Shale Gas Transatlantic Agreement: Can US Shale Save Old World Ethylene Plants?

Editor: Dominik Stephan

Chemical operations in the UK relied heavily on natural gas from offshore field sin the North Sea - a resource that is dwindling rapidly. Now, companies in Europe are looking for other sources of supply - and set their sights on US shale gas. A first purchase agreement between European and American companies is already underway.

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Ethylene cracker columns at a Shell Chemicals operation - the company plans to supplement North Sea gas fluids by US shale-based ethane.
Ethylene cracker columns at a Shell Chemicals operation - the company plans to supplement North Sea gas fluids by US shale-based ethane.
(Picture: Shell Chemicals)

Ineos has signed a long-term sale and purchase agreement with Exxon Mobil Chemical and Shell Chemical to supply US ethane from shale gas via Ineos' Grangemouth sites to an Scottish ethylene plant in the Fife region. These new feedstock supply routes shall complement North Sea gas supplies, ensuring the competitiveness of the Fife Ethylene Plant (FEP) at Mossmorran.

Ethane gas is a vital raw material needed to produce ethylene, which itself is used in the manufacture of a broad range of products across the UK and is exported to Europe and other world markets. Access to ethane from shale production will provide sufficient raw material to run UK steamcrackers to make ethylene at full operating rates.

Bringing the Shale Revolution to Scotland

“This is a landmark agreement for everyone involved”, says Geir Tuft Business Director at Ineos O&P UK. “We know that ethane from US shale gas has transformed US manufacturing and we are now seeing this advantage being shared across Scotland.”

The Fife plant will receive ethane from Ineos’ new import terminal in Grangemouth, Scotland. Access to this new source of feedstock will help complement supplies from North Sea natural gas fields. The agreement will also ensure the competitiveness of a major manufacturing facility in Scotland and help secure skilled jobs in the long run. FEP is owned and operated by Exxon Mobil and Shell has 50 percent capacity rights.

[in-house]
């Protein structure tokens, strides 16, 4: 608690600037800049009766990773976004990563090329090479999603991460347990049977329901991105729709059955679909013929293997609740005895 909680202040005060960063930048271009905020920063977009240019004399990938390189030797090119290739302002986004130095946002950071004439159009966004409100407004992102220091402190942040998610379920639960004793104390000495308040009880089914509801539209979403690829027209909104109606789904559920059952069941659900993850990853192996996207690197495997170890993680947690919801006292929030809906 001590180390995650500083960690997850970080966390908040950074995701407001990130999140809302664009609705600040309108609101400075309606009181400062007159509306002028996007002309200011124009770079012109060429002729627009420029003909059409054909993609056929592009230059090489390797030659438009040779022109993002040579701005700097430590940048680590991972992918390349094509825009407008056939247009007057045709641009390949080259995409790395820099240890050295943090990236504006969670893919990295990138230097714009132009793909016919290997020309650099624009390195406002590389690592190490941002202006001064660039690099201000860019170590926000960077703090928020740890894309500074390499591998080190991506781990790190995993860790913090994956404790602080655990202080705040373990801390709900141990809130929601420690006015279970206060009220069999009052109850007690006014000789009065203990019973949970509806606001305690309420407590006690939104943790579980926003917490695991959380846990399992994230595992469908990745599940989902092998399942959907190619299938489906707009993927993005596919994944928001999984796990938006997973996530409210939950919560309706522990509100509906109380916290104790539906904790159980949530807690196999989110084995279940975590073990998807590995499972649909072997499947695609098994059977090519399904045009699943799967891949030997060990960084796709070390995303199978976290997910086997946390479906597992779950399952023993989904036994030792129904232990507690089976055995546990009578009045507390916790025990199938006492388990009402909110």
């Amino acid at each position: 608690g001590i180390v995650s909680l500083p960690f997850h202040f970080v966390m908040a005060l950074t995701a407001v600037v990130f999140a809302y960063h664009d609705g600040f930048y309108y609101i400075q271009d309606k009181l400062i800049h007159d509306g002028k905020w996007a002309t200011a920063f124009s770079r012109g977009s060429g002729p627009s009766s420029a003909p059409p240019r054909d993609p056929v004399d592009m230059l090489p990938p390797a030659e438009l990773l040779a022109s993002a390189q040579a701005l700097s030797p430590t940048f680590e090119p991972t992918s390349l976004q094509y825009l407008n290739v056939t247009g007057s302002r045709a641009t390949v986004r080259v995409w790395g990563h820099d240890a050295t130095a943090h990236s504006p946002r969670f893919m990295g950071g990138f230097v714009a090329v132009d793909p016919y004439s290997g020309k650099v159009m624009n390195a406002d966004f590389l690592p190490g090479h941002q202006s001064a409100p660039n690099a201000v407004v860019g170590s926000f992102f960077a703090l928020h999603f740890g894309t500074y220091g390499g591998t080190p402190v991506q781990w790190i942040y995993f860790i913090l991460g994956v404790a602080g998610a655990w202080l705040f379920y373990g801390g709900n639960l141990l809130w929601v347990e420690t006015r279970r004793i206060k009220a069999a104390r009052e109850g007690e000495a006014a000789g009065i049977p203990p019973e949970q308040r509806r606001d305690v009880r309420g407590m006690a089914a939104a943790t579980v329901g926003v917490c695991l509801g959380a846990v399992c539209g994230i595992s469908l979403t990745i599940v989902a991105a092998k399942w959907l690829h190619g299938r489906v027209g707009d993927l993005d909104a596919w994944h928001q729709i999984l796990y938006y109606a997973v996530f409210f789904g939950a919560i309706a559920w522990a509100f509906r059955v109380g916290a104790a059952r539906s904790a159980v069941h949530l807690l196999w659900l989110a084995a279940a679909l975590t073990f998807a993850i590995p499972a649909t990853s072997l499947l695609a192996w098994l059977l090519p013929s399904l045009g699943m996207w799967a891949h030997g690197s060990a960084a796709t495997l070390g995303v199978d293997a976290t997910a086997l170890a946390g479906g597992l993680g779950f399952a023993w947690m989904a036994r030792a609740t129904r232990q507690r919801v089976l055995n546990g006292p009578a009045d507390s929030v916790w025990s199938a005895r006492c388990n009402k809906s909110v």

Accessing the Shale Gas Infrastructure

“Today’s agreement helps to secure additional feedstock for the Fife plant,” said Karen McKee, vice president of Exxon Mobil’s global basic chemicals business. “This agreement gives FEP access to the new infrastructure and in so doing brings US advantaged ethane to FEP. The agreement will help us to meet the long-term needs of our ethylene customers” said Elise Nowee, General Manager Base Chemicals Europe, Shell Chemicals.

Ineos has committed £450 million to construct the new ethane import terminal at its Grangemouth facility. It represents the most significant investment in UK petrochemical manufacturing in recent times and is supported by both the UK and Scottish governments. An existing pipeline will transport the gas from Grangemouth to Fife.

The Fife Ethylene Plant is one of Europe's largest and most modern ethylene facilities. The plant started production in 1985, and is one of only four natural gas-fed steam crackers in Europe. It was the first plant specifically designed to use natural gas liquids from the North Sea as feedstock. Alongside Ineos Grangemouth, it supplies manufacturing in Scotland, the rest of the UK and export markets with ethylene. It has an annual capacity of 830,000 tonnes of ethylene. Shell Chemicals has 50 percent capacity rights at the Fife Ethylene Plant.

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